Saturday, December 03, 2011

Man without a country

One of the most enduring memories I will ever have of professional soccer is the "Sunflower Goal"Timbers midfielder Ryan Pore scored the only goal in the final home match in the minor league/lower division history of the club, a lovely 83rd-minute header that brought down the the curtain on the old club and the old pitch in a haze of smoke and sunflowers.Pore was well-liked here, and was one of the first five players signed by the MLS Timbers for the past season. A friend of mine met him at the new Timbers' kit release back in December 2011; she said he was ecstatic about his future and excited about the coming season and his return to the top flight.And then it all went wrong.

Pore never found his feet with the MLS club. His game has always depended on timing, speed, and craft. And he found that the MLS defenders were big enough to horse him out of his timing but were just as quick. And he was never crafty enough.

In his eight matches with the Timbers he was clearly over his head. He never scored. He never really ever threatened to score. And for a player whose game was about scoring, well...

So after a spell in the reserves he was loaned to the Montreal club, playing for the bulk of the 2011 season back in the same second-division league he'd just left. He seems to have done well when he played, scoring seven goals in eleven matches.But not well enough.

When the Timbers announced their signings for 2012 Pore was not on the roster. His option year was declined. And then Montreal declined as well.

In less than a year Ryan Pore went from top league starter happy and excited about his future to reserve team player to out on loan to a minor league club to unemployed.

In the Lesser Depression unemployment is no surprise. And certainly Pore has had more glory and made more money than many other Americans collecting unemployment today. And he is still eligible for the re-entry draft and another club might yet pick him up.But when you hear me say that soccer is a cruel game, or when I reflect about how it speaks to our lives outside the touchlines, in this way it is no different than sport writ small. Sports, like soldiering, is a country for young men, and women. They risk their bodies in hopes of a rich return, and because of the way we value that risk - regardless of the actual worth of the act, or the goods and evils of that valuation - when they succeed they are richly rewarded.

But the side we don't like to talk or think about is the dark side, the penalty for failure, the stark reality of a 28-year-old man without a job, without a club or country to trade his skills for pay. He and his wife have no promise of tomorrow or safety today.

Somewhere the smoke and the singing of the Sunflower Goal will always be loud and fresh, and the sudden eruption of the last-minute victory in the last match of the last year of the promotion season will be ever green. And in that land I will always remember Julie's account of Pore's happiness with happiness of my own, and his success on the playing field with friendly fondness.But I'll bet that Ryan and Ashley Pore don't feel that way tonight.


Don Francisco said...

It's a very cruel game. I'm not sure if it is worse that he has been dumped by his team at the age of 28 than the majority who don't even get out the team reserves, their sreams shattered as they barely scrape into their 20's.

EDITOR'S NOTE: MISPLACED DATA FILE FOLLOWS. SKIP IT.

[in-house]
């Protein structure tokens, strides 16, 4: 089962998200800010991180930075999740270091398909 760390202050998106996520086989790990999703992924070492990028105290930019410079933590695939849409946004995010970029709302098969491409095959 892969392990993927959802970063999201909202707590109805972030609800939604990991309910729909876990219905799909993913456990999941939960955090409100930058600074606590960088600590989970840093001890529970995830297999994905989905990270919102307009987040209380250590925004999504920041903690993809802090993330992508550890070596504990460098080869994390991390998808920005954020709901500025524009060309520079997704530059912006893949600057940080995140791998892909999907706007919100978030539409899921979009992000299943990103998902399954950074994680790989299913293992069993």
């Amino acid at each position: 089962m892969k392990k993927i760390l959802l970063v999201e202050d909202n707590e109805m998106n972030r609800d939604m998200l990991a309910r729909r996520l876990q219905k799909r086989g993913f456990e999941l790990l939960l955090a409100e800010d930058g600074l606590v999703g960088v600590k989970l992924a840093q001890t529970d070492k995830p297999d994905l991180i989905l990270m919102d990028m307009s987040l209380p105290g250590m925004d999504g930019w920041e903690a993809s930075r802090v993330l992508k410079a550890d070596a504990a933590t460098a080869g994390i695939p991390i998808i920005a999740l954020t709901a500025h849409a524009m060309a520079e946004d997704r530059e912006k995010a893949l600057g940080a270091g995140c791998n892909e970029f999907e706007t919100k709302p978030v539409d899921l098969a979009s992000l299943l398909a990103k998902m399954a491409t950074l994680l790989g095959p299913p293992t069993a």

My in-laws are particularl football mad - father in law almost played for Leeds Utd, his brother did play for Blackburn Rovers. My brother in law was part of the Bradford City youth squad (City were then in the Premier League). It was the early 00's, and like almost all other clubs City decided to dump their entire youth development team & players so to give them more money to buy in players.

So my brother in law found himself suddenly without a club, not fromany fault of his own. He tried to get into another club but he was competing with hundreds, thousands of other lads the same age, in the same circumstances. And for many aspiring players, football is pretty much the only thing they are interested in, and now they are having to find day jobs. No different from the rest of us who aren't blessed with the talent to kick a ball, but after a number of years of hard work, promises and dreams, it's still a tough lesson.

FDChief said...

DF: I'm not sure what would be worse; to get real life hammered into your forehead quickly, like your brother-in-law, or, like my guy Pore, to come oh-so-close and THEN get the bad news.

What makes this story sort of Greek-tragedy to me is that I sort of saw this coming. For the past two seasons this guy's had the same tale; he usually scored a ton in the early going and then the goals got harder and harder to find as other sides sussed out his game. By the end of the season he was scoring most of his goals on PKs (he was the team's dedicated penalty-taker and did well as such).

Plus he's on the smallish side and not really adept with the ball. He's no Inesta or Messi, he's a winger with a nice first step and a nose for the ball, but that's all. I had a bad feeling when he was signed that he would find life on the other side of the big First Division backs not nearly as fun as he might have hoped, and he did.

And I have to confess; my dream as an adult was to play 'keeper...not professionally, but at a higher level than I did. But age, and my bad legs, taught me the same lesson that Bradford City taught your relative and Portland/Montreal brought Ryan Pore.

And uyou're right - for all of us, it's never an easy lesson.

FDChief said...

Upon further review...

I think Pore gets the worse deal.

I think I'd rather get it over with when I was still a broth of a boy, still single, able to go get blind drunk, cuss, weep, and then get on with learning a trade.